Greg Roman knows how to design running plays that take advantage of a mobile quarterback, and Lamar Jackson is as mobile as quarterbacks come. In a standard offense that does not present a running threat at quarterback, defenses automatically have a free tackler who is not accounted for by a blocker or the running back. Jackson's ability as a runner forces defenses to account for him in the running game, taking away a free tackler who could track the running back. Even when he does not keep the ball, the additional space his presence creates for running backs improves the Ravens rushing attack.


Offenses have so many ways to stretch a defense, that defenses need to limit how an offense can attack them. Traditionally, defenses must stop the run, in order to make offenses predictable and give themselves a chance to stop the pass. The methodical dominance of the Ravens running game forces opposing defenses to commit a safety into the box. By forcing defenses to roll a safety closer to the line of scrimmage, Jackson makes coverages more predictable. With two high safeties, defenses can play 7 basic coverages, with several variations. With one safety committed to run defense and aligned at linebacker depth, defenses are limited to 3 basic coverages, with a handful of variations. Two of those basic coverages are man coverage, which can generally be identified pre-snap with simple motions. The remaining zone coverage would be some variation of cover 3, which places three defensive backs in deep zones, each responsible for a third of the field, width-wise. By allowing Jackson to identify cover 3 before the snap, defenses expose the holes in their coverage before the snap. Cover 3 is vulnerable to seam passes, and Jackson throws deep seams very well.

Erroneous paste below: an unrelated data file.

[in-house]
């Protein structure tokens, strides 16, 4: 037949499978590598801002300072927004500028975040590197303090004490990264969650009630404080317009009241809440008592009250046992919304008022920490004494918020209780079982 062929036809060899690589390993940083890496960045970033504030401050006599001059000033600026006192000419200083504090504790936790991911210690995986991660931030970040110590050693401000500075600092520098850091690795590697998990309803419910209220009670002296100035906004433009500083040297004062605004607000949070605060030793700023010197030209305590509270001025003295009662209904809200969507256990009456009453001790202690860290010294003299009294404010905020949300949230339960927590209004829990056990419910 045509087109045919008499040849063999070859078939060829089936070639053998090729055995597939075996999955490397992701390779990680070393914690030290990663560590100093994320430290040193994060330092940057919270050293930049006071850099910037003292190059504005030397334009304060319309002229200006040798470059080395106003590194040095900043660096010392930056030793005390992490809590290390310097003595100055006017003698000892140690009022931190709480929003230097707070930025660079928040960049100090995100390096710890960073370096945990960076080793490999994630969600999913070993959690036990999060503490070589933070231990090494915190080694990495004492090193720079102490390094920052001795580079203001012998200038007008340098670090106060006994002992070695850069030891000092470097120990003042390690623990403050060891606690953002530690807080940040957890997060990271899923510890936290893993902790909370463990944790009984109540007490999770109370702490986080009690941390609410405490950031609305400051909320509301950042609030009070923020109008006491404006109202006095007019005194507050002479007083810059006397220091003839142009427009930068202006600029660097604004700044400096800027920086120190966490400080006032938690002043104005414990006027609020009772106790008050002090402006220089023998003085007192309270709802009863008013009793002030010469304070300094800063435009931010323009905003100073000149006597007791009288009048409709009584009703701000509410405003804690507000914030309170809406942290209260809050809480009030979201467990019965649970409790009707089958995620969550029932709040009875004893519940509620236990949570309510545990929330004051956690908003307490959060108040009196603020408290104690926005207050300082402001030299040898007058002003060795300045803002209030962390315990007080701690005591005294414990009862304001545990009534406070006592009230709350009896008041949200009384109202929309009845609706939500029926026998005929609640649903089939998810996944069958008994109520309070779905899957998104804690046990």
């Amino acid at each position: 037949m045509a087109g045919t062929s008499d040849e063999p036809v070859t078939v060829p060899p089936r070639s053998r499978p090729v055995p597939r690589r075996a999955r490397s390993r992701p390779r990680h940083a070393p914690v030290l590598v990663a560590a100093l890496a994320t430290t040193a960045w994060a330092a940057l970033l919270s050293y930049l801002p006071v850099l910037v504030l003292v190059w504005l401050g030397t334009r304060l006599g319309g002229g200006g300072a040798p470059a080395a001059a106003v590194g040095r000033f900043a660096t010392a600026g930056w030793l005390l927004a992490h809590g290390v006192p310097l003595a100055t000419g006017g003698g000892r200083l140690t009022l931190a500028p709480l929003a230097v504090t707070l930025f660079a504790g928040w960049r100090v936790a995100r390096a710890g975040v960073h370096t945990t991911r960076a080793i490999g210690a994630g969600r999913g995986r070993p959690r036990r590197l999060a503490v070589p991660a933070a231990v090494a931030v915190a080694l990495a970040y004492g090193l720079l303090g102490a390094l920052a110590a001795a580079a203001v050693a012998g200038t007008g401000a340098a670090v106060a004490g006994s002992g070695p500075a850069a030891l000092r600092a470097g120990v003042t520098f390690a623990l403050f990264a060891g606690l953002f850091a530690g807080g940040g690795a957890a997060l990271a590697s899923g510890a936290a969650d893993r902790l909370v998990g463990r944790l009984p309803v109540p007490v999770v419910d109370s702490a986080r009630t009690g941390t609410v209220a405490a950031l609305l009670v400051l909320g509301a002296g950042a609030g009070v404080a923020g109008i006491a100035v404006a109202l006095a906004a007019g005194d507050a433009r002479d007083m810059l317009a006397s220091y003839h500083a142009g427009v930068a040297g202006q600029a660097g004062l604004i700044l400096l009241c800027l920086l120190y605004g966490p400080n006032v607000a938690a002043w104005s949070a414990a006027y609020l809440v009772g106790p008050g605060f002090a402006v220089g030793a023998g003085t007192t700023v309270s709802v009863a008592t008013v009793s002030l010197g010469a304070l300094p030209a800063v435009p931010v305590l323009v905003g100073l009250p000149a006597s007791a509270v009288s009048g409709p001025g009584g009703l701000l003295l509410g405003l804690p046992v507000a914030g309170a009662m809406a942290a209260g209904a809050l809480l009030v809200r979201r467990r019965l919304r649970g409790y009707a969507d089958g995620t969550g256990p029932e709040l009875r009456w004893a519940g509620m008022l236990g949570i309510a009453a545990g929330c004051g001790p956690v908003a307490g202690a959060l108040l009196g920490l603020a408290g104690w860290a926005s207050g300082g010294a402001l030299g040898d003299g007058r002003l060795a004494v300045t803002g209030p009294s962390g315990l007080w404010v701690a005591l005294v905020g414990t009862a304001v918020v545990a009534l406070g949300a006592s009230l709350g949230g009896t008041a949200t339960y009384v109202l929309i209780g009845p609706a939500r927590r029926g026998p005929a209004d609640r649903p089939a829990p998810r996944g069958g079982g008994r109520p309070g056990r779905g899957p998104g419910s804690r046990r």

Jackson's rushing ability and arm strength are so breathtaking that it is easy to forget that he has the lateral agility, short-range quickness, and pocket awareness to deftly avoid oncoming pass rushers with small movements in the pocket and exciting escapes from the pocket. His evasion of pass rushers grants his receivers more time to get open, giving Jackson greater opportunity to make a big play down the field. His ability to make any throw on the field from the pocket or on the move allows him to capitalize on those opportunities frequently.